One new and welcome feature is Apple AirPlay 2 for flinging audio from an iOS device, or for grouping it with other AirPlay speakers. It widens the soundbar’s connectivity options, closes the gap between it and the Sonos Beam, and is just useful to have instead of relying on Bluetooth.
Physical connectivity comes by way of HDMI ARC and optical inputs. There’s a micro-USB connection, too, but only for service use.
If you have eyes on building a bigger sound system, the HW-S61A can connect to the SWA-W500 wireless subwoofer and the SWA-9100S wireless rear speakers. The latter is much easier to find online than Samsung’s previous rear speakers.
- Features a new centre speaker alongside existing tweeter, woofer and dual-sided horn speaker setup
- Impressive width and size for a compact soundbar
- Improved Adaptive Sound mode
First and foremost, the Samsung HW-S61A is an improvement over the previous model. The new centre channel handles dialogue with more care, and the overall sound is more confident with movies than its predecessor.
On the older model, the Adaptive Sound mode often highlighted background sounds and raised the noise floor. That’s been improved with the S61A, as can been seen in the scene at Wembley Stadium in Yesterday (4K Blu-ray), where the Adaptive Sound mode takes on a more natural approach, with the background sounds lingering in the air rather than competing for focus.
Using the bar’s horn speakers, the Adaptive Sound mode also disperses sounds out wider to great effect. The bar’s Acoustic Beam technology boosts the height of soundtracks, so in the episode of Marvel’s Loki where the two variants find themselves on Lamentis-I, the height of comets falling from the sky are convincingly placed to match their position on a Samsung QN94A TV.
It also works convincingly with sports, generating a wider and taller crowd noise than the soundbar’s Standard mode. Standard mode still has a more ‘solid’ feel, especially with dialogue in both films and music; the Adaptive Sound mode can sound thinner in this respect.
The HW-S61A handles complex action scenes better, too. Terminator: Dark Fate’s soundtrack displays more clarity, with more intensity, presence and weight given to the action. The complexity of the film’s soundtrack still eludes the HW-S61A and impact hits could use more force, but considering this isn’t a ‘traditional’ soundbar, it still adds to a more cohesive performance.
The addition of a centre speaker takes the number of channels to 5.0 (seven speakers in total). While the HW-S60T was also good with dialogue, it’s in more complicated film soundtracks rather dialogue-focused films/shows where the HW-S61A has a stronger focus.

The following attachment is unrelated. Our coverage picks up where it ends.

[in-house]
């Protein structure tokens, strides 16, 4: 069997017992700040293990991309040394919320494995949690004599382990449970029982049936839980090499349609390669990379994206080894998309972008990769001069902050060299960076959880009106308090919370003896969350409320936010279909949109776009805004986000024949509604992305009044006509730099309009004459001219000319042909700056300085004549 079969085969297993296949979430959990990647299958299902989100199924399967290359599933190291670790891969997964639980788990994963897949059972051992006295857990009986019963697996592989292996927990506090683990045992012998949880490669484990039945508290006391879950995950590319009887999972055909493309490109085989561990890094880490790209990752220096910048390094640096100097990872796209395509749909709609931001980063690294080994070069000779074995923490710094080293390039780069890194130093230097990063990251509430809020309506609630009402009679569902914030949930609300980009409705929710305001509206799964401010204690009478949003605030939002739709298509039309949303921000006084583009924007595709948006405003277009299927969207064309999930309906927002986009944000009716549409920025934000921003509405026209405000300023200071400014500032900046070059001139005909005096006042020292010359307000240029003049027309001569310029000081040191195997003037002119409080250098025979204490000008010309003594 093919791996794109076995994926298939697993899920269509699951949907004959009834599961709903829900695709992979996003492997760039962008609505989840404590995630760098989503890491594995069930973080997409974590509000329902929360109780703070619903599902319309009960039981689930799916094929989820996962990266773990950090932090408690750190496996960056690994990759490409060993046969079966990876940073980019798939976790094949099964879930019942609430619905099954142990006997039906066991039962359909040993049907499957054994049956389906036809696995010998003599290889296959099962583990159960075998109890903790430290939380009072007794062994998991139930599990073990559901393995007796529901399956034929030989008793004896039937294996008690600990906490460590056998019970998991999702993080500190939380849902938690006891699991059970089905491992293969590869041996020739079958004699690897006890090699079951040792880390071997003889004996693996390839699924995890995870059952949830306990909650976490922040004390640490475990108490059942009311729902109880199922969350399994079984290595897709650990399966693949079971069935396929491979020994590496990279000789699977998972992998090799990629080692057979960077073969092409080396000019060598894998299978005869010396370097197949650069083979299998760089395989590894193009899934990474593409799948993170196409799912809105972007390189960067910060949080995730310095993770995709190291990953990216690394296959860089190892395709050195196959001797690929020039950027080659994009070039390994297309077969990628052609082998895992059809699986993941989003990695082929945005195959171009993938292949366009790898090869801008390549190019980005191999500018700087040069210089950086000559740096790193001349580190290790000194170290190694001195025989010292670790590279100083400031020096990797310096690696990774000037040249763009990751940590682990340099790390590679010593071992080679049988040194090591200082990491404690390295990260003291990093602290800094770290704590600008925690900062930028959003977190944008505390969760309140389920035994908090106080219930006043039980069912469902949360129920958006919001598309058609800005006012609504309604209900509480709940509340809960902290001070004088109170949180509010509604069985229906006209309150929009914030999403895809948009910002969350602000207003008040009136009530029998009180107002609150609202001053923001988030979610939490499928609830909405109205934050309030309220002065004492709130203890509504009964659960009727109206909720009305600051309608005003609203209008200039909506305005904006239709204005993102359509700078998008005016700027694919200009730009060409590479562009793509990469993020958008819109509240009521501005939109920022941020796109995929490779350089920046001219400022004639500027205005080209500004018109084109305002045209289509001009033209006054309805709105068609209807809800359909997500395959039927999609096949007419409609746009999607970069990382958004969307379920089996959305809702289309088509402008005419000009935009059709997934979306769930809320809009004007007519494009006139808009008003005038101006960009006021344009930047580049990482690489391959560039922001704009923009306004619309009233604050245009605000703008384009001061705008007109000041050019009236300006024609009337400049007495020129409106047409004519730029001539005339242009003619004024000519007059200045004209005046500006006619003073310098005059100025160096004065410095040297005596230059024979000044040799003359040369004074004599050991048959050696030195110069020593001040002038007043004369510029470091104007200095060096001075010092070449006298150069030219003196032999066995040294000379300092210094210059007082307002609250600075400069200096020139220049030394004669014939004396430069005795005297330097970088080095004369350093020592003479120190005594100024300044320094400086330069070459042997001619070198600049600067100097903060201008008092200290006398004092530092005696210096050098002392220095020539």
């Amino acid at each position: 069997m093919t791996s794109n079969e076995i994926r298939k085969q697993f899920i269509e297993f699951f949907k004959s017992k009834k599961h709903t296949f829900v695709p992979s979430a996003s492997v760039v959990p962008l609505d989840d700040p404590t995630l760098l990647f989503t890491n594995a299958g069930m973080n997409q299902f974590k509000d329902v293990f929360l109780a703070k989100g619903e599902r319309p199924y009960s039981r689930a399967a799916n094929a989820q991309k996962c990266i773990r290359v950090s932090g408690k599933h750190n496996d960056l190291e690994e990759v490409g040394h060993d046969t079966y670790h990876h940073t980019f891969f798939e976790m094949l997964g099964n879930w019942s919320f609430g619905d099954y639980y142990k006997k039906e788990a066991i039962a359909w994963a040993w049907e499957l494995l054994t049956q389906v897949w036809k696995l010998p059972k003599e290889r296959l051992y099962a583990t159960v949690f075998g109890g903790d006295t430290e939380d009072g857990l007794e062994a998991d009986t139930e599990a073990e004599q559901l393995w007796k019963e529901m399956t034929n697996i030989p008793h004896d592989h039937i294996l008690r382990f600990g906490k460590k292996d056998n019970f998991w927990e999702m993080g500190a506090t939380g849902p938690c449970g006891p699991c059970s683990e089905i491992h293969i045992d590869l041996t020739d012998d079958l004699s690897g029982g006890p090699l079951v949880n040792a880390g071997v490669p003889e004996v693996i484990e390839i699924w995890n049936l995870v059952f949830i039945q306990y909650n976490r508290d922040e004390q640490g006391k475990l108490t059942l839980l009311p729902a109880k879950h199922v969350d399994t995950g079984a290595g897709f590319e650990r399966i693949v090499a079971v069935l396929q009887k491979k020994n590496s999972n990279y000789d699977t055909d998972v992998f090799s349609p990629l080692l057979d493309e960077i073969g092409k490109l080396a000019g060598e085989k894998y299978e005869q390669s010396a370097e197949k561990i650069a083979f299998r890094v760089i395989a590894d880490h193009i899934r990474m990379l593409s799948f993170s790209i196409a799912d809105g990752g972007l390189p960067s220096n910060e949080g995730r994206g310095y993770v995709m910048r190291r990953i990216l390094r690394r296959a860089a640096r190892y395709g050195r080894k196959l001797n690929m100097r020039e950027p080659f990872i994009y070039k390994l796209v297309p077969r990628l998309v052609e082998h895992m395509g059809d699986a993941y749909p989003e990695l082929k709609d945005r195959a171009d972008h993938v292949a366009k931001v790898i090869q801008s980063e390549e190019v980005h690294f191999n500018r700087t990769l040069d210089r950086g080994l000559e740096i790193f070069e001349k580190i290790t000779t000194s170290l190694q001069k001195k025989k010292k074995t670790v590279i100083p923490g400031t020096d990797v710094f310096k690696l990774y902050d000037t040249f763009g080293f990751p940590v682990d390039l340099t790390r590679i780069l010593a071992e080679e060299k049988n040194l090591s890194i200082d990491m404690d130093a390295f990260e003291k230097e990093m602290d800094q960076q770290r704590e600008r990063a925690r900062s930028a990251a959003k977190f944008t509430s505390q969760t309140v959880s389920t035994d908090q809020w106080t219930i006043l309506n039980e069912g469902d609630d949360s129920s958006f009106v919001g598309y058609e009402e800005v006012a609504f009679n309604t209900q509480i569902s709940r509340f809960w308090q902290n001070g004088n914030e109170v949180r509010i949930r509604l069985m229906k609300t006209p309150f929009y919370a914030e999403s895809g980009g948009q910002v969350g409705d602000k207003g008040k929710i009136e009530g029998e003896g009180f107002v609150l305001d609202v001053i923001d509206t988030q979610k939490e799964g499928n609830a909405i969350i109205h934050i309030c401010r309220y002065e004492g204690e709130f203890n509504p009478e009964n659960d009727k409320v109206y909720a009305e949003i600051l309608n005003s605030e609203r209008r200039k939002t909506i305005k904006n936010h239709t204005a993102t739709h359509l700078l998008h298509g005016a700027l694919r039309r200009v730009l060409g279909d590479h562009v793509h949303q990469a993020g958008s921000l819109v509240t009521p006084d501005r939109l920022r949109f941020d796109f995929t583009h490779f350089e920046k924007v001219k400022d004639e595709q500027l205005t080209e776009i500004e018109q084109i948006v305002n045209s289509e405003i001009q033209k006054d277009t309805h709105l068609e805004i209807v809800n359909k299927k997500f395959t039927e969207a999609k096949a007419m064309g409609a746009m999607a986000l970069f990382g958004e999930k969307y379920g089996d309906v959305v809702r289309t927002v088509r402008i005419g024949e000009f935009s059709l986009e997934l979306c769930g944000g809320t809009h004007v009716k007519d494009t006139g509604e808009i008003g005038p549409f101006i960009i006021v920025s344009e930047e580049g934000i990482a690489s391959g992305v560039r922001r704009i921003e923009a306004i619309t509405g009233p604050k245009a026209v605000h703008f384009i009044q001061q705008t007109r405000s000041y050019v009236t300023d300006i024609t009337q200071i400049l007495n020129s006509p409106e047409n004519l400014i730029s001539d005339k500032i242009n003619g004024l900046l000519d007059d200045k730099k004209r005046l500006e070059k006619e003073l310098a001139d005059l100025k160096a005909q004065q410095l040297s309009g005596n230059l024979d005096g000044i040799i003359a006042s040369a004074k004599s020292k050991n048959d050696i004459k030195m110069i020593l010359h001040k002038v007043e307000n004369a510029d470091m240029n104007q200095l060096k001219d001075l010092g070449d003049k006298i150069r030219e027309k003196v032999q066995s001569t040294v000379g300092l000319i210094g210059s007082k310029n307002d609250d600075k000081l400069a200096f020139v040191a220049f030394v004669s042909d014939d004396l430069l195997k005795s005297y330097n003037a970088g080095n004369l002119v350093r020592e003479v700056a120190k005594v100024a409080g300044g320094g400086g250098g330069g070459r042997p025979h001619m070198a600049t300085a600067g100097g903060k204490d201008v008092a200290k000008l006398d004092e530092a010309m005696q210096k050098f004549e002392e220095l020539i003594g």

There’s an issue with the Voice Enhancement feature, though. Switching it on has the effect of amplifying sound close to the voice, elevating it in a sharper manner than it should. I’m not fond of it with dialogue, since it can be too sharp and thinly described.
Overall, the HW-S61A has a tone that’s crisp, clear and detailed, with bass that’s solid. While there isn’t as much depth to low-end frequencies as you’d get with a subwoofer, it’s decent enough to feel some impact – and better than a TV south of £1000 (at least).
Send the soundbar music and it offers great clarity, spaciousness – the horn speakers spread sound well beyond the width of the soundbar – and there’s plenty of detail, too; a crisp tone emerging but without bringing harshness or sibilance.
There’s plenty of energy to music and timing proves to be excellent; there’s dynamism with highs and lows, confident in their expression through Spotify Connect. Bluetooth playback isn’t as good, with high frequencies not as sharp nor detailed, the width of the soundstage is smaller, and the bar has a less punchy feel for dynamics.
Should you buy it?
Space is at a premium As an all-in-one soundbar (unless you add more speakers, of course), the HW-S61A performs a convincing job of creating a sound that’s much bigger than its size, and its talent with music (at least on a Wi-Fi connection) adds to its versatility.
The Sonos Beam still excels The Sonos Beam remains our go-to choice at this size and price. It’s excellent with movies and music, has even wider streaming connectivity, and supports both Alexa and Google digital assistants. The HW-S61A ups its game, but the Beam is still better value.
The tweaks that Samsung has made to the HW-S60A/S61A ensure it’s better at handling more complex soundtracks. The new centre channel helps with dialogue and, to my ears, it sounds even better with music.
Small adjustments to the design and the addition of AirPlay 2 help the HW-S61A fulfil more of its compact soundbar potential. If space is at a premium, Samsung’s S-series soundbar fills that space with great confidence.
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How we test
No, the only voice assistant it supports is Amazon Alexa.
No, Dolby Digital 5.1 is as far as this soundbar goes.
They fire sound out wide to produce a bigger sound than the soundbar’s width.